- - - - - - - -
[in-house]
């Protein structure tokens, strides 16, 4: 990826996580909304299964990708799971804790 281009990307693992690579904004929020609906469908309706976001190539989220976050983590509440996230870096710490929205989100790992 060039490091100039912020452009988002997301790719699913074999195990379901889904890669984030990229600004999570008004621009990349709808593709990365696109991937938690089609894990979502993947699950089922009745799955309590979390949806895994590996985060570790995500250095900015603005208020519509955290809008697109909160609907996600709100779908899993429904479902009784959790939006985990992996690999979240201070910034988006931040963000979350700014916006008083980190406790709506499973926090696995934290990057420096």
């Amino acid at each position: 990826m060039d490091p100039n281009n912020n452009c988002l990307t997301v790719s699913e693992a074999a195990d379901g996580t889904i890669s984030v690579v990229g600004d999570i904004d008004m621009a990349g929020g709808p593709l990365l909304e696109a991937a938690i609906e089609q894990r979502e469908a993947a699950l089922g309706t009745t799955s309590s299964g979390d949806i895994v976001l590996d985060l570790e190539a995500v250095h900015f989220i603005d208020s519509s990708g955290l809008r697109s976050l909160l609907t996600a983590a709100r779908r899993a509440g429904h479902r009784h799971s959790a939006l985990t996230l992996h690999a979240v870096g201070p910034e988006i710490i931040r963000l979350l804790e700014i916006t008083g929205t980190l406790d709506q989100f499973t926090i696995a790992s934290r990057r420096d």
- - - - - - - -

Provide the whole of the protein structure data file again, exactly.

[in-house]
């Protein structure tokens, strides 16, 4: 990826996580909304299964990708799971804790 281009990307693992690579904004929020609906469908309706976001190539989220976050983590509440996230870096710490929205989100790992 060039490091100039912020452009988002997301790719699913074999195990379901889904890669984030990229600004999570008004621009990349709808593709990365696109991937938690089609894990979502993947699950089922009745799955309590979390949806895994590996985060570790995500250095900015603005208020519509955290809008697109909160609907996600709100779908899993429904479902009784959790939006985990992996690999979240201070910034988006931040963000979350700014916006008083980190406790709506499973926090696995934290990057420096």
């Amino acid at each position: 990826m060039d490091p100039n281009n912020n452009c988002l990307t997301v790719s699913e693992a074999a195990d379901g996580t889904i890669s984030v690579v990229g600004d999570i904004d008004m621009a990349g929020g709808p593709l990365l909304e696109a991937a938690i609906e089609q894990r979502e469908a993947a699950l089922g309706t009745t799955s309590s299964g979390d949806i895994v976001l590996d985060l570790e190539a995500v250095h900015f989220i603005d208020s519509s990708g955290l809008r697109s976050l909160l609907t996600a983590a709100r779908r899993a509440g429904h479902r009784h799971s959790a939006l985990t996230l992996h690999a979240v870096g201070p910034e988006i710490i931040r963000l979350l804790e700014i916006t008083g929205t980190l406790d709506q989100f499973t926090i696995a790992s934290r990057r420096d």